James B. Hunter Human Rights Winners for 2021

Published on November 17, 2021

james b hunter award winners

James B. Hunter Human Rights Awards are given in recognition of outstanding achievement in the area of human rights and diversity made in Arlington County by an individual, a community group, a non-profit organization, or a business establishment.

This prestigious award is named for the late James B. Hunter III, former Arlington County Board member and chair, who dedicated much of his life to serving those with few natural advantages in accessing government. A native Arlingtonian, retired Marine Corps Officer, and businessman, he died in 1998 at the age of 58.

The James B. Hunter Award was established the following year to honor individuals, community groups, non-profit organizations, and businesses that promote cultural diversity and equal rights for all residents.

The public is invited to a virtual awards ceremony to celebrate this year’s James B. Hunter honorees at 7:00 p.m. on Thursday, Dec. 9, 2021.

2021 James B. Hunter Award Winners

  • Advent Lutheran Church: For the past 70 years, Advent Lutheran Church (ALC) has served as a voice for the voiceless and a refuge for the oppressed in Arlington County and beyond. ALC willingly puts on the mantle of servant leadership and continually answers the call to help those in need, advance diversity, and advocate for human rights on behalf of the residents of Arlington County.
  • Arlington Thrive:Arlington Thrive is the only organization in Arlington County that provides same-day, emergency financial assistance to County residents who experience sudden financial crises such as temporary unemployment or illness. Most clients are the working poor, elderly and disabled people on a fixed income, and the homeless and formerly homeless who need Arlington Thrive’s funds as a “safety net” until they can get back on firmer financial footing.
  • NAACP of Arlington #7047: The Arlington Branch NAACP has been at the very front of the advancement of racial and economic justice and equality in Arlington over the past many years. Without the local NAACP and the many hard-working, passionate volunteers dedicated to its cause, our county would clearly be worse off in its struggles for racial justice, diversity, and equality.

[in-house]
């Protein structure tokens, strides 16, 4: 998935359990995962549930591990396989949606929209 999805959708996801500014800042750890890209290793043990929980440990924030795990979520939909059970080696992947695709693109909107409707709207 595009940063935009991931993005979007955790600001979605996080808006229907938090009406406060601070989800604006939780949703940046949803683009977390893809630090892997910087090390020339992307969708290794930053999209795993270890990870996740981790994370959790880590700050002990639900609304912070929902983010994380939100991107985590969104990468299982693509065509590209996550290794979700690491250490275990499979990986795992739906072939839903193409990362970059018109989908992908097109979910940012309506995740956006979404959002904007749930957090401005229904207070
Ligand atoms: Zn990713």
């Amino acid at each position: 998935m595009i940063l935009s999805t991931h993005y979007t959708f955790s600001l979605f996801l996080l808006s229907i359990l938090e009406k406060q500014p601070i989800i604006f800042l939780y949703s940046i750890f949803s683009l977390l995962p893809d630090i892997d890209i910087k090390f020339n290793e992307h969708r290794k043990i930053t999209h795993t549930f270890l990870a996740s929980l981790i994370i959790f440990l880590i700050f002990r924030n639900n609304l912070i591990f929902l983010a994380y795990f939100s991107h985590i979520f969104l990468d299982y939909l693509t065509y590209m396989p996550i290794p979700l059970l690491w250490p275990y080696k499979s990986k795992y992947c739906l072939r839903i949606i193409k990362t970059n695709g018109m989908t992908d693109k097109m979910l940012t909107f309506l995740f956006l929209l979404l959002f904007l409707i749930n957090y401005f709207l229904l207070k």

• Offender Aid and Restoration (OAR): Founded in 1974, OAR is a community-based nonprofit that has served Arlington County for more than four decades, providing reentry readiness programming to residents at the Arlington County Detention Facility, working with men and women returning to the community from incarceration and offering alternative sentencing options through community service to youth and adults. Racial equity and an authentic commitment to dismantling racism in Arlington flow through every aspect of how OAR operates – from service delivery to legislative advocacy to internal operations to community education and even to fundraising strategies.
  • Les Garrison: Mr. Garrison has been awarded the 2021 James B. Hunter recipient because of his leadership efforts to ensure that all citizens of Arlington County had access to COVID-19 resources (testing and vaccinations). His actions during the pandemic to help coordinate volunteers have been a beacon of selflessness and optimism for Arlington.
  • Wilma Jones Killgo: Ms. Killgo is a fourth-generation resident of the Halls Hill-High View Park community in Arlington. She is a top-performing corporate information technology sales director, president of her own management consulting firm, a sought-after speaker, a moderator for various events, blogger, TV host, and author of three books, just to name a few of her accomplishments. Ms. Killgo has consistently been a community activist, currently serving her fourth term as president of the John M. Langston Citizens Association. She attributes her civic activism to her parents and other members of the Halls Hill community, who were actively involved in the Citizens Association. 

Human Rights Commission (HRC)

The Human Rights Commission handles complaints of discrimination in Arlington County. The Commission can take complaints of discrimination in employment, housing, public accommodations, education, credit and commercial real estate.

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